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Otso Palonen
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In UA things work a bit different than in DA. Generally speaking you cannot assume that the Identifier is a string, it is very common that they are numeric and can also be a GUID or an opaque byte array. In addition to the Identifier, you should also persist the NamespaceUri of the Node, which you can translate to the appropiate NamespaceIndex upon connection. NamespaceIndexes can change so this is why it’s safer to persist the NamespaceUri instead. Any configuration files you have should have both the NamespaceUri(s) you’re working with as well as the Identifiers, which may or may not be strings.

But assuming that you work with unchanging NamespaceUris, you can use the method pair toString/parseNodeId in NodeId.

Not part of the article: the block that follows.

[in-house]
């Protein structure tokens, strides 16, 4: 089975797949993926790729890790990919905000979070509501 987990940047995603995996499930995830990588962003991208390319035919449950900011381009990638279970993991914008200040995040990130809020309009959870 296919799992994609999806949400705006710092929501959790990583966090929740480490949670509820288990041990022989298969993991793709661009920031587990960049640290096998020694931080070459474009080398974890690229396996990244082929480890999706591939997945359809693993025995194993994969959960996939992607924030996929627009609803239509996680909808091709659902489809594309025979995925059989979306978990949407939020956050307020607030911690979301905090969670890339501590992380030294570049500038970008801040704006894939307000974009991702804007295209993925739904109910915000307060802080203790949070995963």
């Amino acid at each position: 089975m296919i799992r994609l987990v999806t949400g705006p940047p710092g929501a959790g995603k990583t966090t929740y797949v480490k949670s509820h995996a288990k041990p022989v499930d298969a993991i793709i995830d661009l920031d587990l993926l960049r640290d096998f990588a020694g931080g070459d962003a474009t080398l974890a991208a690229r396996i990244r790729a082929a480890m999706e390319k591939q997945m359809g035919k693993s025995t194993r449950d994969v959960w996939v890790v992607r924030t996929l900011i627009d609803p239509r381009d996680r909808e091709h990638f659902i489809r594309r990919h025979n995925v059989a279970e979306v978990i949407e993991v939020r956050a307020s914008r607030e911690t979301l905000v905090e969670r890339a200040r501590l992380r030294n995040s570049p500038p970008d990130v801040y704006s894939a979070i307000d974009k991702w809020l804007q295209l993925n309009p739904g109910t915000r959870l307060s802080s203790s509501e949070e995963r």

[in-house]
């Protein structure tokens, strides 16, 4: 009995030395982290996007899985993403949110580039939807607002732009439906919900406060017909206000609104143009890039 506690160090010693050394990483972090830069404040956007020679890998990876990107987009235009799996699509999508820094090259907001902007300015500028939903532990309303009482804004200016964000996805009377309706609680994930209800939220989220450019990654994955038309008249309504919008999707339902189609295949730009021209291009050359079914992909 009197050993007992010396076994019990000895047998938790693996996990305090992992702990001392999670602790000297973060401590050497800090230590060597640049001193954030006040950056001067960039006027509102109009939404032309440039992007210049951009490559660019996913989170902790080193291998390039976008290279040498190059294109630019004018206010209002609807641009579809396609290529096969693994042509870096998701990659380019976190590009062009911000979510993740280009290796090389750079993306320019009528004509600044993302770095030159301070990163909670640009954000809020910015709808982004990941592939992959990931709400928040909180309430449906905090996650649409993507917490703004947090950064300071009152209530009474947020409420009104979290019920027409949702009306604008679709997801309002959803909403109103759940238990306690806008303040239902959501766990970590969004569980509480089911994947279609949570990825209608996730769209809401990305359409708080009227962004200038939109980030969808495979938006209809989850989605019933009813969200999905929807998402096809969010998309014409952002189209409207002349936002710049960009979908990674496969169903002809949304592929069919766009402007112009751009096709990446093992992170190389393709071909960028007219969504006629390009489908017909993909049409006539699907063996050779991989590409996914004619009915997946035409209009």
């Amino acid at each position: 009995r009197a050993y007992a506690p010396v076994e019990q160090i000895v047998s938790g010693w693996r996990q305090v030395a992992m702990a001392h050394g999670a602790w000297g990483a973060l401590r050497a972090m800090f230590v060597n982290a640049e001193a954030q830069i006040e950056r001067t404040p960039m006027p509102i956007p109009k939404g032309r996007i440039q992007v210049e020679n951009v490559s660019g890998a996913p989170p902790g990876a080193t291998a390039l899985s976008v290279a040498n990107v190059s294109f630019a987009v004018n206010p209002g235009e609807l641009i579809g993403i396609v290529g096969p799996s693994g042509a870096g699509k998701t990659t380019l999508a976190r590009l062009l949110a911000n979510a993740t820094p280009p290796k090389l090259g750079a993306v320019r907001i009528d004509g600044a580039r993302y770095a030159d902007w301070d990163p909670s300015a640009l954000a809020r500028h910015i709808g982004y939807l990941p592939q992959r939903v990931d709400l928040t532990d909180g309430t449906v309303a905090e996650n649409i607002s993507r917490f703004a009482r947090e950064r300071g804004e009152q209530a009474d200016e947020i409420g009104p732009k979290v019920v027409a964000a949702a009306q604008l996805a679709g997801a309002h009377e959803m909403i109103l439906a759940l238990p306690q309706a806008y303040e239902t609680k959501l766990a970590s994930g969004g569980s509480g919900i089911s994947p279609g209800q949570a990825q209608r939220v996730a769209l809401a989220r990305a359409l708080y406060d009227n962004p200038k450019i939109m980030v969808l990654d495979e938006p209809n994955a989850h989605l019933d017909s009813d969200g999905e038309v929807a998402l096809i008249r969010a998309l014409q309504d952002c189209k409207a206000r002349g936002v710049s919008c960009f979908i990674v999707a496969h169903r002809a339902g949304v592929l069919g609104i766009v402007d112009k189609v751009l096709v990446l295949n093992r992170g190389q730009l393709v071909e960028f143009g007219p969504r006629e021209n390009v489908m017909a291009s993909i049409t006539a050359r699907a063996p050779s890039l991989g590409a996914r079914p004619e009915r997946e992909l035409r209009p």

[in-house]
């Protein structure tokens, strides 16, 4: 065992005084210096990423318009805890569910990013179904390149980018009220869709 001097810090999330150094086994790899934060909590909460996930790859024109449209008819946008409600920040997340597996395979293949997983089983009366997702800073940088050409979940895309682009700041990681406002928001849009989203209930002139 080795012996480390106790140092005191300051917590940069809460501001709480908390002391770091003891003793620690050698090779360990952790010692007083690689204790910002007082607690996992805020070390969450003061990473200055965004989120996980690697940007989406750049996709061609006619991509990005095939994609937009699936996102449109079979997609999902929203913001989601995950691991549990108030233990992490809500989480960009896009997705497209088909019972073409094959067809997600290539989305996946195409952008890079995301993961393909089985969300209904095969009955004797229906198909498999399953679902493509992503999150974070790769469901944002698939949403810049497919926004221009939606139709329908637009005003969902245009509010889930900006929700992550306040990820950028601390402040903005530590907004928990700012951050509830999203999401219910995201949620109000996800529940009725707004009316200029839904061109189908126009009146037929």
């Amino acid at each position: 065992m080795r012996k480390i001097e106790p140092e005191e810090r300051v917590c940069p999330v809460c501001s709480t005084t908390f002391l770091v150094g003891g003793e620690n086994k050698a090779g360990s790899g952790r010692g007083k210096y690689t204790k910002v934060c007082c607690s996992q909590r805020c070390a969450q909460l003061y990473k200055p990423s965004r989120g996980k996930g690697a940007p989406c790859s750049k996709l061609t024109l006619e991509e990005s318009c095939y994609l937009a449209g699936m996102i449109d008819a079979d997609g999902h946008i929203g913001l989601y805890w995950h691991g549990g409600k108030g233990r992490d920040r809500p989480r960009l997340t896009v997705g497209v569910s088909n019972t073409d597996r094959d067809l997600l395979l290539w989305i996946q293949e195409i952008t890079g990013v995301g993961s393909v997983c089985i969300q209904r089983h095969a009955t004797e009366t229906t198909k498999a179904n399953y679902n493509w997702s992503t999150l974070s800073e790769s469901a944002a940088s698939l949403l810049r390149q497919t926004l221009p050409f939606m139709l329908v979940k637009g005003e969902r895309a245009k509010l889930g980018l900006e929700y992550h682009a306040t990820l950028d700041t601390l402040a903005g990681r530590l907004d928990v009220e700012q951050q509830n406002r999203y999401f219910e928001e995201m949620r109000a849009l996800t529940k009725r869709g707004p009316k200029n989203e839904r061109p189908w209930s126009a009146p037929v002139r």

For getting the NamespaceUri for a NamespaceIndex, use client.getNamespaceTable().getUri(int index), this way you can avoid mixing namespaces if the NamespaceIndexes change on the server.

July 23, 2014
14:01, EEST
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OndrejBlazek
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Thanks for the quick answer. The NodeId.parseNodeId() seems to work fine (at least in my particular case).

As for the rest of your very informative answer…